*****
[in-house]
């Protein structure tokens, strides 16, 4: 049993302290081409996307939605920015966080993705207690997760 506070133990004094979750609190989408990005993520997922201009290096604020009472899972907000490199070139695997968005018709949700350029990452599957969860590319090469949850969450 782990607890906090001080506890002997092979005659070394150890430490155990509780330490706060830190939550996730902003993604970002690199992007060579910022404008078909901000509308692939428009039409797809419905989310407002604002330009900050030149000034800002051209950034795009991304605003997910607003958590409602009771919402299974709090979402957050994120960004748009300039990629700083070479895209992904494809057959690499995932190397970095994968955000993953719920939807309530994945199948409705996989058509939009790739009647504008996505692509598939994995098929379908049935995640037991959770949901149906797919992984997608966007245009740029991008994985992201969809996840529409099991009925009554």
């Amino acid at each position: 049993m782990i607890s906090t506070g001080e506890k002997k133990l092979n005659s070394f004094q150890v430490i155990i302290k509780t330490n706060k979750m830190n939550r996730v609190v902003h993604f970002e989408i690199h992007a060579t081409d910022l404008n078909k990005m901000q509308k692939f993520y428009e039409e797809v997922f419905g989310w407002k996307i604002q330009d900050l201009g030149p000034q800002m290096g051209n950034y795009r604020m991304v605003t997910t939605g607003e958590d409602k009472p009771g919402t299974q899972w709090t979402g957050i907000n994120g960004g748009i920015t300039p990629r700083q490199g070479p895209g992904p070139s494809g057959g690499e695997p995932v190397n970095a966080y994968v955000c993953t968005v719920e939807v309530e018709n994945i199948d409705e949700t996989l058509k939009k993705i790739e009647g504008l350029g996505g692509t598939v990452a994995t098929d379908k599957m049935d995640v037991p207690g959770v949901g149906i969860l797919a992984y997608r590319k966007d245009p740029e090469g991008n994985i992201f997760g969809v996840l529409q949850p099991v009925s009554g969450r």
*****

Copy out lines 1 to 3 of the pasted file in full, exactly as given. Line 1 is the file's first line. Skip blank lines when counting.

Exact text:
[in-house]
């Protein structure tokens, strides 16, 4: 049993302290081409996307939605920015966080993705207690997760 506070133990004094979750609190989408990005993520997922201009290096604020009472899972907000490199070139695997968005018709949700350029990452599957969860590319090469949850969450 782990607890906090001080506890002997092979005659070394150890430490155990509780330490706060830190939550996730902003993604970002690199992007060579910022404008078909901000509308692939428009039409797809419905989310407002604002330009900050030149000034800002051209950034795009991304605003997910607003958590409602009771919402299974709090979402957050994120960004748009300039990629700083070479895209992904494809057959690499995932190397970095994968955000993953719920939807309530994945199948409705996989058509939009790739009647504008996505692509598939994995098929379908049935995640037991959770949901149906797919992984997608966007245009740029991008994985992201969809996840529409099991009925009554």
């Amino acid at each position: 049993m782990i607890s906090t506070g001080e506890k002997k133990l092979n005659s070394f004094q150890v430490i155990i302290k509780t330490n706060k979750m830190n939550r996730v609190v902003h993604f970002e989408i690199h992007a060579t081409d910022l404008n078909k990005m901000q509308k692939f993520y428009e039409e797809v997922f419905g989310w407002k996307i604002q330009d900050l201009g030149p000034q800002m290096g051209n950034y795009r604020m991304v605003t997910t939605g607003e958590d409602k009472p009771g919402t299974q899972w709090t979402g957050i907000n994120g960004g748009i920015t300039p990629r700083q490199g070479p895209g992904p070139s494809g057959g690499e695997p995932v190397n970095a966080y994968v955000c993953t968005v719920e939807v309530e018709n994945i199948d409705e949700t996989l058509k939009k993705i790739e009647g504008l350029g996505g692509t598939v990452a994995t098929d379908k599957m049935d995640v037991p207690g959770v949901g149906i969860l797919a992984y997608r590319k966007d245009p740029e090469g991008n994985i992201f997760g969809v996840l529409q949850p099991v009925s009554g969450r």